Woodson, the author of the young adult novel Brown Girl Dreaming, says that growing up in South Carolina, she knew that the safest place was with her family. Originally broadcast Dec. 10, 2014.
Pick up a historical romance and you'll find more than a pleasant read. Often, you'll find a new connection to people, places and history-- for example, the Battle of Waterloo, 200 years ago today.
In his new collection Etgar Keret recounts bittersweet and often humorous vignettes of life in the seven years between the birth of his son and the death of his father.
The mere mention of Syrian refugees can conjure up images of families living in tents in the desert. But a bookstore in Istanbul serves as a cultural oasis and informal community center for Syrians.
When Apatow was a teen he landed interviews with an impressive roster of comics for his high school radio show. Sick in the Head is a collection of those conversations, and more recent ones as well.
Professional Scrabble fan John D. Williams' new memoir is chock full of interesting tidbits (like lists of important words with Q, X and J) but gets bogged down in tedious biographical detail.
Aziz Ansari did a lot of demographic research — yes, you read that right — for his new book, and the result is an uneasy but occasionally entertaining hybrid of hard data and too-sparse comedy.
NPR Books is focusing on romance novels this summer. And our recommendations are not so-called "bodice rippers" or historical romances — they're contemporary.
The Seven Good Years spans the time between the birth of his son and the death of his father. Keret says his father, who was a Holocaust survivor, taught him to "look reality straight in the face."
Aziz Ansari's Modern Romance is a good example of an audiobook that finds new ways to play with format and style in a way that builds a separate performance rather than just reading aloud.
To honor the day that James Joyce's character Leopold Bloom wandered the streets in Ulysses, fans the world over have found fitting ways to celebrate — boisterously, and often reverent with obscenity.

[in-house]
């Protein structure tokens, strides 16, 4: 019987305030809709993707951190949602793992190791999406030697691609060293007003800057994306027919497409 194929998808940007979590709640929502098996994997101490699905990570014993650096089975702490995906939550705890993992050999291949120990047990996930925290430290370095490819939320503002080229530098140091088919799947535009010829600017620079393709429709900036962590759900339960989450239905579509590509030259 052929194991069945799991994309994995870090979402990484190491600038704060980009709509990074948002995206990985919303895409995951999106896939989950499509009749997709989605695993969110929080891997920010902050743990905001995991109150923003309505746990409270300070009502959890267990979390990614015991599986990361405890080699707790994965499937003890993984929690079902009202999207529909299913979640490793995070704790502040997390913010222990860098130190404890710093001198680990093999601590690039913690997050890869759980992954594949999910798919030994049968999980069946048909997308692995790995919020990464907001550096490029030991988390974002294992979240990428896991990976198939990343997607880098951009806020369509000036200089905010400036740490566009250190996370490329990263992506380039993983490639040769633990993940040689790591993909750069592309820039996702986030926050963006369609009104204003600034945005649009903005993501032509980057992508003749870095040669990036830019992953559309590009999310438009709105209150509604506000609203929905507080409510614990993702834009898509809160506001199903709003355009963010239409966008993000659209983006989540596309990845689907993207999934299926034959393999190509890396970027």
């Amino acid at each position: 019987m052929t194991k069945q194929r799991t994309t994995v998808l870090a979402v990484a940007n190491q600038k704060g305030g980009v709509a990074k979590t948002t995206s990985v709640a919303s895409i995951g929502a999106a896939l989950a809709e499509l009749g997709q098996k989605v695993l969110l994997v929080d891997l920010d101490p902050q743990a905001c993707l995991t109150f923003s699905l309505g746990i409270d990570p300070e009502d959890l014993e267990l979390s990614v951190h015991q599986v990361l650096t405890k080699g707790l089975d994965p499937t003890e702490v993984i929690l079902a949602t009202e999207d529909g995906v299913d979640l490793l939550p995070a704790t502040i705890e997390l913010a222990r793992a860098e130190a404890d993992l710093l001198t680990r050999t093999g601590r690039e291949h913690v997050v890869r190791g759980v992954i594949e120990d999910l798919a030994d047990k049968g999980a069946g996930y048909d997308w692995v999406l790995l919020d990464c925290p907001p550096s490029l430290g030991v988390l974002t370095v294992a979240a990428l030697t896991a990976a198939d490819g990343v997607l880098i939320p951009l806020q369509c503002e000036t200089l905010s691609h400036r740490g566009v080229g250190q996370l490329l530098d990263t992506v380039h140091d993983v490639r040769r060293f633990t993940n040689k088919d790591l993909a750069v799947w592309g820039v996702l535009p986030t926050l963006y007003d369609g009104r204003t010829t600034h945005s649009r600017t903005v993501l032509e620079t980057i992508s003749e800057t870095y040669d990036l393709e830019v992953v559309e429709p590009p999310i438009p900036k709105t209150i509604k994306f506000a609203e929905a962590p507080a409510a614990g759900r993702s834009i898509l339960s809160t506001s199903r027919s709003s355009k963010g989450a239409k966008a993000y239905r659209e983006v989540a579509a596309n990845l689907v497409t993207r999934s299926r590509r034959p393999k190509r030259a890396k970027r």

Barbara Gordon gets a perky makeover in the new Batgirl Vol. 1. Critic Etelka Lehoczky says the series is a clever exploration of identity in the digital age, but suffers from occasional cluelessness.
Many of the characters in Mia Alvar's debut story collection are outcasts looking for love and a home — but critic Michael Schaub says it's hard to condense this impressive book into just one theme.
In A God in Ruins, Atkinson jumps forward and backward in time, telling the story of characters as children, parents and grandparents. "We don't just live in this moment," she says.
The comic teamed up with a sociologist to write an overview of dating and relationships. His book explains online dating's paradox of choice and how we're all like a song by hip-hop artist Flo Rida.
The author was born in Manila and grew up in Bahrain and New York City. Her back story is shared by many of her Filipino characters in her debut short story collection.
In his new book, New York Times journalist Tim Weiner paints a portrait of a president overwhelmed by wars at home and abroad, whose self-destructive behavior resulted in "political suicide."
Kevin Kwan's novel China Rich Girlfriend is inspired by real young Asian billionaires who live in the lap of luxury, spending fortunes on outfits and sports cars. "It's all ripe for parody," he says.
Norman Lock's new novel takes readers on a breathlessly-paced tour of the Old West, from the point of view of a former Civil War bugle boy who tags along with some of the era's legendary characters.
Israeli writer Etgar Keret wrote his first piece of nonfiction the day his son was born. Later, when his father became terminally ill, he decided to publish his essays as a "living tombstone."